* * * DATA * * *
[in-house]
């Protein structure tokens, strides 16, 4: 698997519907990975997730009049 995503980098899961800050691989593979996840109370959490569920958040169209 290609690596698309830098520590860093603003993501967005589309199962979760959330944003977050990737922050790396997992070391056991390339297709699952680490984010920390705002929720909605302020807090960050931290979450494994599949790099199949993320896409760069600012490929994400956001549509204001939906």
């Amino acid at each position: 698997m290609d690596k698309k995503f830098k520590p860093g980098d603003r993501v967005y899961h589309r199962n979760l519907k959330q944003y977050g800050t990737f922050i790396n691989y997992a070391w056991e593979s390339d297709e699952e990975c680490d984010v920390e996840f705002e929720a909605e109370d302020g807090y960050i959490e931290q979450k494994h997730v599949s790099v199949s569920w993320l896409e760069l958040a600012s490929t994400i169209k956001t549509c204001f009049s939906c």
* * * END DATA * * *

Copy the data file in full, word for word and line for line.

[in-house]
């Protein structure tokens, strides 16, 4: 698997519907990975997730009049 995503980098899961800050691989593979996840109370959490569920958040169209 290609690596698309830098520590860093603003993501967005589309199962979760959330944003977050990737922050790396997992070391056991390339297709699952680490984010920390705002929720909605302020807090960050931290979450494994599949790099199949993320896409760069600012490929994400956001549509204001939906």
């Amino acid at each position: 698997m290609d690596k698309k995503f830098k520590p860093g980098d603003r993501v967005y899961h589309r199962n979760l519907k959330q944003y977050g800050t990737f922050i790396n691989y997992a070391w056991e593979s390339d297709e699952e990975c680490d984010v920390e996840f705002e929720a909605e109370d302020g807090y960050i959490e931290q979450k494994h997730v599949s790099v199949s569920w993320l896409e760069l958040a600012s490929t994400i169209k956001t549509c204001f009049s939906c």